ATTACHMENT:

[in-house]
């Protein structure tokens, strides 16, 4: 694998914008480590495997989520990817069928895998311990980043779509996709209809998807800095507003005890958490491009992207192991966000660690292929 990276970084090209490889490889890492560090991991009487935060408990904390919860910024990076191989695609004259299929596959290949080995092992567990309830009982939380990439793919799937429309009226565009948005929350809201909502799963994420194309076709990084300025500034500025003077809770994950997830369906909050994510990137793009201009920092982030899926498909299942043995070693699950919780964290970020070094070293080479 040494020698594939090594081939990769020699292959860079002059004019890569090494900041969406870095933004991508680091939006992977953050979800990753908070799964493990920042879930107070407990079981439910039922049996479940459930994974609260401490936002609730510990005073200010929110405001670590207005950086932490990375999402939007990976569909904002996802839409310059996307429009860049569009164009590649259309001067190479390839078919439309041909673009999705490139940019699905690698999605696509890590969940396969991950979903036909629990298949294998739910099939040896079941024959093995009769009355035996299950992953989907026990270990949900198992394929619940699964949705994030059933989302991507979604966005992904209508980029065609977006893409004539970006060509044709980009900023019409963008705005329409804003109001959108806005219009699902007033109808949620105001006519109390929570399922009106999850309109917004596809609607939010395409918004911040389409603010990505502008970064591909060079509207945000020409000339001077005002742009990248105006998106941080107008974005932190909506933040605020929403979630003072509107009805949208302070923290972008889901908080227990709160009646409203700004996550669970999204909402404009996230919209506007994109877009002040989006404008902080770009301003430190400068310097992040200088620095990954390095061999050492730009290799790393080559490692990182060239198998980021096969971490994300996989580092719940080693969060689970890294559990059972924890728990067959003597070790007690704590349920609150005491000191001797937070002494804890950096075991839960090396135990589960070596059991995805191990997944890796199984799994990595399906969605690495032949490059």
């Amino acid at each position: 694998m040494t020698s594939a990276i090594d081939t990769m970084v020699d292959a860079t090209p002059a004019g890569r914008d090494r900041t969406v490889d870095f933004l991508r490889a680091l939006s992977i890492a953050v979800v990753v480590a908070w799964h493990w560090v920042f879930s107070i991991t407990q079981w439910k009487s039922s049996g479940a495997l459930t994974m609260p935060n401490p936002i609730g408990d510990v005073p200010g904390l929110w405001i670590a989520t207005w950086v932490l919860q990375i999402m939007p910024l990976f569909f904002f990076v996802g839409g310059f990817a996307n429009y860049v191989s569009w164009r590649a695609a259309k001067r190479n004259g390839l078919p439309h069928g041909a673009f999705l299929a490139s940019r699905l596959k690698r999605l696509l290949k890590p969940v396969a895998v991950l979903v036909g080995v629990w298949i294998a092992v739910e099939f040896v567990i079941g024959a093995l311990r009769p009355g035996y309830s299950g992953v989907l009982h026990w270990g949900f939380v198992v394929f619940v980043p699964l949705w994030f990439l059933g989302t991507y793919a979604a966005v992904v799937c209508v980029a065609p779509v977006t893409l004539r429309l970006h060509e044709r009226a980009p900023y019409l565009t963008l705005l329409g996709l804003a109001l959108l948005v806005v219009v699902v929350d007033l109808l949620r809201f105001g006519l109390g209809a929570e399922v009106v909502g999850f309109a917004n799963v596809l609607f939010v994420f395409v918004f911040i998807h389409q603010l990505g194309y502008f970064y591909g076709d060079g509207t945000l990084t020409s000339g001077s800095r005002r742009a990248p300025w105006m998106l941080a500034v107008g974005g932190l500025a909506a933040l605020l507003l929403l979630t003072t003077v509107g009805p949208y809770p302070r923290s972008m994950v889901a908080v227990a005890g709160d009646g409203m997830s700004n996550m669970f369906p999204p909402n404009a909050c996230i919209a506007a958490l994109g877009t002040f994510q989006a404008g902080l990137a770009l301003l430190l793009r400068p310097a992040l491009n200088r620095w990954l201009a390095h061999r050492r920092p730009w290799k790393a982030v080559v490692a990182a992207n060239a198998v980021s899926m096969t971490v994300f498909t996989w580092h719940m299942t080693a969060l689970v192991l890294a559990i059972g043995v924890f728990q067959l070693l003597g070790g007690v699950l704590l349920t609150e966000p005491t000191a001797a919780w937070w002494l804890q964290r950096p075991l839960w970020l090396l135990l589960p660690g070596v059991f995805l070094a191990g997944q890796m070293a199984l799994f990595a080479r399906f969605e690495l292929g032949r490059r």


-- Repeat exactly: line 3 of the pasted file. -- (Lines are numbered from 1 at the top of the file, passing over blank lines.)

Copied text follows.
């Amino acid at each position: 694998m040494t020698s594939a990276i090594d081939t990769m970084v020699d292959a860079t090209p002059a004019g890569r914008d090494r900041t969406v490889d870095f933004l991508r490889a680091l939006s992977i890492a953050v979800v990753v480590a908070w799964h493990w560090v920042f879930s107070i991991t407990q079981w439910k009487s039922s049996g479940a495997l459930t994974m609260p935060n401490p936002i609730g408990d510990v005073p200010g904390l929110w405001i670590a989520t207005w950086v932490l919860q990375i999402m939007p910024l990976f569909f904002f990076v996802g839409g310059f990817a996307n429009y860049v191989s569009w164009r590649a695609a259309k001067r190479n004259g390839l078919p439309h069928g041909a673009f999705l299929a490139s940019r699905l596959k690698r999605l696509l290949k890590p969940v396969a895998v991950l979903v036909g080995v629990w298949i294998a092992v739910e099939f040896v567990i079941g024959a093995l311990r009769p009355g035996y309830s299950g992953v989907l009982h026990w270990g949900f939380v198992v394929f619940v980043p699964l949705w994030f990439l059933g989302t991507y793919a979604a966005v992904v799937c209508v980029a065609p779509v977006t893409l004539r429309l970006h060509e044709r009226a980009p900023y019409l565009t963008l705005l329409g996709l804003a109001l959108l948005v806005v219009v699902v929350d007033l109808l949620r809201f105001g006519l109390g209809a929570e399922v009106v909502g999850f309109a917004n799963v596809l609607f939010v994420f395409v918004f911040i998807h389409q603010l990505g194309y502008f970064y591909g076709d060079g509207t945000l990084t020409s000339g001077s800095r005002r742009a990248p300025w105006m998106l941080a500034v107008g974005g932190l500025a909506a933040l605020l507003l929403l979630t003072t003077v509107g009805p949208y809770p302070r923290s972008m994950v889901a908080v227990a005890g709160d009646g409203m997830s700004n996550m669970f369906p999204p909402n404009a909050c996230i919209a506007a958490l994109g877009t002040f994510q989006a404008g902080l990137a770009l301003l430190l793009r400068p310097a992040l491009n200088r620095w990954l201009a390095h061999r050492r920092p730009w290799k790393a982030v080559v490692a990182a992207n060239a198998v980021s899926m096969t971490v994300f498909t996989w580092h719940m299942t080693a969060l689970v192991l890294a559990i059972g043995v924890f728990q067959l070693l003597g070790g007690v699950l704590l349920t609150e966000p005491t000191a001797a919780w937070w002494l804890q964290r950096p075991l839960w970020l090396l135990l589960p660690g070596v059991f995805l070094a191990g997944q890796m070293a199984l799994f990595a080479r399906f969605e690495l292929g032949r490059r």